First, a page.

This was taken from the rim of Taal’s crater during our first ever photoshoot as a group. We remember seeing a group of people who were on horseback who were actually INSIDE, at the bottom of the crater! They were barely dots down there, since we were so far up, yet they were unmistakenly people inside the belly of Tall. I distinctly remember us four, vowing to put that on our to-do list.
Well, that day came late last year, as our final photo shoot for the year 2008, very fitting since we started and ended our first year as photo buddies in the same place, Taal.
We started our descent from the other side of the island, and we were on horseback since the trek would be quite difficult to do on foot. The path was steep and perilous since the incline was pretty deep in many spots. We just hung on to dear life as the horse clambered and stomped and whinnied their way down, burdened by four photographers and their cumbersome gear. As we went down, the view of the crater changed accordingly.
As we went down, the crater loomed larger and larger…
Finally we reached the very bottom of the crater and we excitedly unloaded our gear and explored the belly of this awesome slumbering giant.
The water was sulfuric and the shoreswhere the water met the land foamed at the edges. We were told that we could swim on this side, but we were warned to stay away from the other side (which was too far anyway), because the water there is supposedly much hotter and therefore unswimmable. There was a group who was there ahead, taking a dip in the lake water that allegedly heals skin disorders because of the high sulfur content.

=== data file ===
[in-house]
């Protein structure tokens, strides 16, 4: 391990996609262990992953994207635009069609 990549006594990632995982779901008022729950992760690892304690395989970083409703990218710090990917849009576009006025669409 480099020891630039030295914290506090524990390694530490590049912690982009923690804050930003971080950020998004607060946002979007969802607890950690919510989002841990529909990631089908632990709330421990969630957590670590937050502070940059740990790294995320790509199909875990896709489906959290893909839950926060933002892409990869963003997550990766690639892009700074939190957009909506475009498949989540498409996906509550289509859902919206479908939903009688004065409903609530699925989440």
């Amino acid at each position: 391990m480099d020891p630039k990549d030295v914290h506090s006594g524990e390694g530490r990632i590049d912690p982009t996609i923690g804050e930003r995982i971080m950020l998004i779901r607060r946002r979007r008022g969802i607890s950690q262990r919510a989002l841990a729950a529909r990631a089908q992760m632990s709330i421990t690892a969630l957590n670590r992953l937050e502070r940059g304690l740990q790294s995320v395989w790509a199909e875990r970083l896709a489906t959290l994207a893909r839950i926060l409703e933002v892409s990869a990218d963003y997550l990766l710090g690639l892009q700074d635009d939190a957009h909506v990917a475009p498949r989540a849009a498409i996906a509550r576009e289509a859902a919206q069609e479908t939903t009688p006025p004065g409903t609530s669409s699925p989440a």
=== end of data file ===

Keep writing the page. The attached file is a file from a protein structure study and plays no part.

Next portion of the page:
The rocks were reddish in hue and the air reeked of sulfuric stench, since the vents spewed boiling steam and churned clouds of sulfur constantly. It smelled of rotten eggs in places.
Vegetation was scarce and the crater was littered by dead trees and mangled stumps. And the only plentiful plant was this thorny tree that was abundant which earlier stabbed us repeatedly as we went down and our legs scraped against them.
As a travel destination it was tops, but as a photo subject, there wasn’t much really to take pictures of. It looked pretty barren and desolate as a subject. But the highlight of my trip was experimenting with my first ever panoramic shots! Since the lake was huge and we were at the very base of it, it was quite impossible to take a whole picture of it from down there. But with the aid of photo-stitching in CS3, I was able to produce three panoramic photographs of the Taal crater. Each photograph consisted of about 16-20 individual photos each, stitched together by CS3.
The third photo is a 360 degree shot of the whole crater. Basically, I stood in one spot, then took multiple pictures as I turned in place, until I got back to position one. So if you were to paste both ends of the photo together, you’d get a 3-D view of how it looks like down there. The whole concept blew me away. It was so much fun! And surprisingly easy. Just feed CS3 the photos and it’ll do all the work for you.